The purchase of The Record was purely impulsive. To be honest, I've never been much of a fan of the band - or at least much of a fan of this record in particular, which I've heard at friends' and family's homes of abode many times before over the years - but what the fuck, throw it on the pile: it's nominally punk rock, it's from California ca. 1982: I guess I need it as "reference material" or whatever. Fear occupy a strange place in the history of American hardcore punk. Just exactly what is their place? They made a name for themselves via their appearance in Decline Of Western Civilization - and what an appearance it was: this clip is pretty hot - and for their destructive live set on Saturday Night Live's infamous Halloween show from 1981 (try this link. Footage of this event is notoriously difficult to find, due to douchebag lawyers from the SNL camp), and they recorded for the large "indie" Slash, then distributed (and soon to be bought) by Warner empire, but few people speak of them as any kind of influential act. If they do, I guess I just haven't been listening.
There are a few interesting factors at play here: several members of the band were older than the average punker - singer Lee Ving was born in 1950 and had been playing in bands since the late '60s; the band was made up of fairly slick-dick musicians - Derf Scratch, Philo Cramer and Spit Stix could really play (Mike Watt noted in We Got The Neutron Bomb that he figured the members must've played in heavy metal bands before punk rock because they were too damn tight & professional) and Ving had some soaring pipes which often veered away from punk rock snarl and dangerously close to rock-opera territory (check this clip out!); Ving balanced his musical interests w/ an acting career which was helped along by his good buddy, John Belushi - for some interesting clips, go here, here and especially here, the last clip being a real oddity; the band had been kicking around since 1977, making that a full 5 years before any recorded material by the band hit the shelves - in my possibly worthless opinion, along w/ the terrible mersh/HM production on The Record, this may account for why it sounds a little, say, overcooked; and lastly, as I ramble, were Fear for real? Were they "real" punkers? Bandwagon jumpers? Frauds? Does it matter when the music is hot?
I have a friend (yes, several, actually) - a real collector nut - who has a thing for "fake punk" records, noting that often the fake ones can be better than the real ones. As a purist of some sort, a guy who was unashamedely lobotomised by the whole punk rock gravytrain as a young man and came to believe that the music represented more than mere shock value, I find such a claim to be ree-diculous. But who's to say, or care? The Angry Samoans made great punk rock records, and they were in on the same joke that Fear were: the dumb + obnoxious = smart angle. Once you've stopped laughing, I would also like to conclude to you, dear reader, that the shock-rock shenanigans of Fear is just waaaay too cartoonish for my likings. Joe Carducci noted - yes, it often comes back to him - in Rock & The Pop Narcotic that John Belushi originally wanted to get Black Flag on SNL and campaigned to the producers to let them on. Said producers baulked at the idea, deeming the band too threatening, perhaps too real, and instead settled on the Fear circus, a kind of Bowery Boys punk band who came across a bit like a hardcore new wave group from an episode of Three's Company. Perhaps I'm being a little too unkind here. After all, it really should be all about the music. And Fear did have some good songs, but they're mostly neutered c/o the smothering, de-rockified production here courtesy of Gary Lubow (and the band itself: they only have themselves to blame). From the live footage available, Fear were a really powerful live band, but the de-fanged ambience of The Record takes away all the rough edges.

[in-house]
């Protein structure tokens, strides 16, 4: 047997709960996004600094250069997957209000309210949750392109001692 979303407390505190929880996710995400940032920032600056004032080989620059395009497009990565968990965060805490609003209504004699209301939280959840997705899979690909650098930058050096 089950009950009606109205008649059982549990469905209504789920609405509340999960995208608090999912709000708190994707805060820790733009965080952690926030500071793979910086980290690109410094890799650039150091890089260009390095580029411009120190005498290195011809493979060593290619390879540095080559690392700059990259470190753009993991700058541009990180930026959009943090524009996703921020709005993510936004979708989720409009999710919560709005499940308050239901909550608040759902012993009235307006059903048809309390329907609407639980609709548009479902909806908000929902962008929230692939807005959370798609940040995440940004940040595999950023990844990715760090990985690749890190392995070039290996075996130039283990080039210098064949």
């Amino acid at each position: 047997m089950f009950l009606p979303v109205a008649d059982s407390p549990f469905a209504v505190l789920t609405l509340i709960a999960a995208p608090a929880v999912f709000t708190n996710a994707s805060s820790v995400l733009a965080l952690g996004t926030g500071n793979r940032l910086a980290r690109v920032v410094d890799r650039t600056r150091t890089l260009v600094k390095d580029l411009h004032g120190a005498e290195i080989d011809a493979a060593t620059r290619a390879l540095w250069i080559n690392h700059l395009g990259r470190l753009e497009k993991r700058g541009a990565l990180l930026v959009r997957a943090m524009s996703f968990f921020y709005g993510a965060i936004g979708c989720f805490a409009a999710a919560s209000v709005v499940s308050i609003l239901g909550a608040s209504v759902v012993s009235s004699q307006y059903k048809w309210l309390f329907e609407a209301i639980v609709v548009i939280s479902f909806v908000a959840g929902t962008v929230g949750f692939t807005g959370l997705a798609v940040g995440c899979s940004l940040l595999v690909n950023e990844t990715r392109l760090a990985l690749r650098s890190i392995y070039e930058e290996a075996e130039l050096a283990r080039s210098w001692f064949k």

Still, there's some tracks here I like a lot: "Let's Have A War" (first Fear track known to me c/o Repo Man: I remember stenciling "FEAR" on the back of a t-shirt when I was 14 after seeing the movie), "Beef Balogna", "I Don't Care About You", "New York's All Right If You Like Saxophones", "I Love Living In The City" and even the cover of "We Gotta Get Out Of This Place" (reinterpreted to the point where it barely resembles the original)... but there's also a bunch of so-so material in here ("Fresh Flesh", "We Destroy The Family", "Disconnected"), and on the whole, The Record sounds mostly to me like a bunch of seasoned session musicians playing "punk" in a recording studio for a week. Fear were more than that - they'd been playing the punk rock clubs for years by this point - but it doesn't mean that this alleged "classic" still amounts to a particulary big hill of beans to these ears.
Stack it up next to other LA discs of its day such as (GI), Damaged, Adolescents and Group Sex, and The Record really does pale in comparison. I've said before that I rarely bother discussing music and records here which you shouldn't investigate, figuring life is too short to bother reading reviews for music not worth your time, and that policy remains for this very record: Fear's debut LP is worth your time and trouble. It was worth my time and trouble, too, but somehow I suspected when I was buying it that I'd spin it a couple of times for fun, dutifully file it away and then hang onto it mostly for "research" purposes. I think that's what its future holds...